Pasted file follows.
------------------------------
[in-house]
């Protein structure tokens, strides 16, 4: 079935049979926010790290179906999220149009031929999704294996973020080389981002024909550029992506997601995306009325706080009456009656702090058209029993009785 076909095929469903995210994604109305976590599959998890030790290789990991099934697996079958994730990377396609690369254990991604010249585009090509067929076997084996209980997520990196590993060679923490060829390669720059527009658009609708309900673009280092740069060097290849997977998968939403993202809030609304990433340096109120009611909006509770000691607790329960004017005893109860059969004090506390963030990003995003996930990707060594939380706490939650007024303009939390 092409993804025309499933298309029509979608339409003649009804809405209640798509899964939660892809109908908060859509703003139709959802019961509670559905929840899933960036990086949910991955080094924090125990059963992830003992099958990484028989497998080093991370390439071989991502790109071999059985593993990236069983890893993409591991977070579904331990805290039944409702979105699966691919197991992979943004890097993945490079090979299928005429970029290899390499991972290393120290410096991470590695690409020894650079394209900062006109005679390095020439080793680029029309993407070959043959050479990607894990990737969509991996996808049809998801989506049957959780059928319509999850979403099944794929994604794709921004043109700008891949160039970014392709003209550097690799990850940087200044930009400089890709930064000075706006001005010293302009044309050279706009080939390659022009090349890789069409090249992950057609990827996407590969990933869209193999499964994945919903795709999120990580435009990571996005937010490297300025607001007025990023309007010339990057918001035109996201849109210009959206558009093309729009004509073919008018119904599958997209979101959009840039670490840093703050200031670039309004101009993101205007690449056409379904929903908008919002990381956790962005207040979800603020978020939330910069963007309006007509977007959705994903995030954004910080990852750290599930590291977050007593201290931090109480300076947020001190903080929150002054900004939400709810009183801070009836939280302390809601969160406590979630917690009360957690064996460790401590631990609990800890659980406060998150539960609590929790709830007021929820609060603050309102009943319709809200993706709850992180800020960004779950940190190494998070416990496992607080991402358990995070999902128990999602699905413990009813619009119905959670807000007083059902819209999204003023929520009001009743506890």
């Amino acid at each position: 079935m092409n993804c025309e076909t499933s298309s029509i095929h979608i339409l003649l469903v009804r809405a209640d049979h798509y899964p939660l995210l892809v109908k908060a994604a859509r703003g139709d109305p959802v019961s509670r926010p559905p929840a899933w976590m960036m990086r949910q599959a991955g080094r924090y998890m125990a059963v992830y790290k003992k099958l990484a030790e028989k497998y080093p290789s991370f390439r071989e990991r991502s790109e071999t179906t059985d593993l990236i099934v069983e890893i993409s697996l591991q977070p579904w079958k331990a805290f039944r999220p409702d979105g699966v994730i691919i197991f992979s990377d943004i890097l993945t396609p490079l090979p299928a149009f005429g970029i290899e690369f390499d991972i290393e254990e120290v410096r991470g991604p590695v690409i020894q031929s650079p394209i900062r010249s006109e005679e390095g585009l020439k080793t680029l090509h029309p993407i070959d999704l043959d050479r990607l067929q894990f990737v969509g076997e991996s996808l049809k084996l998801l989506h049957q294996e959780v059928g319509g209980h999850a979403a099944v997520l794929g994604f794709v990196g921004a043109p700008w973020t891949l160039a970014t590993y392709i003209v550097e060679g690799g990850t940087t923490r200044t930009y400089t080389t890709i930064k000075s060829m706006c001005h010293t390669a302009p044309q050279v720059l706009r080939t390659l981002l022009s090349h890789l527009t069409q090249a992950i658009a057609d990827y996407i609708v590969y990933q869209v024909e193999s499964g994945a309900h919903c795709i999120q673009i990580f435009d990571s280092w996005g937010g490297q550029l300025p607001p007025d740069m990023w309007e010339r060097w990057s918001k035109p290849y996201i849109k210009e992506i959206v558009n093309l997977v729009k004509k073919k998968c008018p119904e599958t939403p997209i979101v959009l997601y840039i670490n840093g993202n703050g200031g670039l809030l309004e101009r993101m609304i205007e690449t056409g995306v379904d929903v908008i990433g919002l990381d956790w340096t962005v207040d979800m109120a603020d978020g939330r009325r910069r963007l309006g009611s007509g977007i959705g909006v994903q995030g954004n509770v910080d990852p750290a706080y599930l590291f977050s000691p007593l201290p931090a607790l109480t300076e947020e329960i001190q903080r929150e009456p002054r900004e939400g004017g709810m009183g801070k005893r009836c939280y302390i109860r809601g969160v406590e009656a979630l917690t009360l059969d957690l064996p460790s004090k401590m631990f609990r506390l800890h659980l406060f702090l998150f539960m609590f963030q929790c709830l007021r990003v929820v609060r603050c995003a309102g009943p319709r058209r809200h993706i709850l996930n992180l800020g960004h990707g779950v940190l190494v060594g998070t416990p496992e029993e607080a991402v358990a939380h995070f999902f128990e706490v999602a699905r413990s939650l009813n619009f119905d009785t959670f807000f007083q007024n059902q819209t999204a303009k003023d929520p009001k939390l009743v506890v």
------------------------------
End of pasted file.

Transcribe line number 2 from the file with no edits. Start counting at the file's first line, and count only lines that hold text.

């Protein structure tokens, strides 16, 4: 079935049979926010790290179906999220149009031929999704294996973020080389981002024909550029992506997601995306009325706080009456009656702090058209029993009785 076909095929469903995210994604109305976590599959998890030790290789990991099934697996079958994730990377396609690369254990991604010249585009090509067929076997084996209980997520990196590993060679923490060829390669720059527009658009609708309900673009280092740069060097290849997977998968939403993202809030609304990433340096109120009611909006509770000691607790329960004017005893109860059969004090506390963030990003995003996930990707060594939380706490939650007024303009939390 092409993804025309499933298309029509979608339409003649009804809405209640798509899964939660892809109908908060859509703003139709959802019961509670559905929840899933960036990086949910991955080094924090125990059963992830003992099958990484028989497998080093991370390439071989991502790109071999059985593993990236069983890893993409591991977070579904331990805290039944409702979105699966691919197991992979943004890097993945490079090979299928005429970029290899390499991972290393120290410096991470590695690409020894650079394209900062006109005679390095020439080793680029029309993407070959043959050479990607894990990737969509991996996808049809998801989506049957959780059928319509999850979403099944794929994604794709921004043109700008891949160039970014392709003209550097690799990850940087200044930009400089890709930064000075706006001005010293302009044309050279706009080939390659022009090349890789069409090249992950057609990827996407590969990933869209193999499964994945919903795709999120990580435009990571996005937010490297300025607001007025990023309007010339990057918001035109996201849109210009959206558009093309729009004509073919008018119904599958997209979101959009840039670490840093703050200031670039309004101009993101205007690449056409379904929903908008919002990381956790962005207040979800603020978020939330910069963007309006007509977007959705994903995030954004910080990852750290599930590291977050007593201290931090109480300076947020001190903080929150002054900004939400709810009183801070009836939280302390809601969160406590979630917690009360957690064996460790401590631990609990800890659980406060998150539960609590929790709830007021929820609060603050309102009943319709809200993706709850992180800020960004779950940190190494998070416990496992607080991402358990995070999902128990999602699905413990009813619009119905959670807000007083059902819209999204003023929520009001009743506890």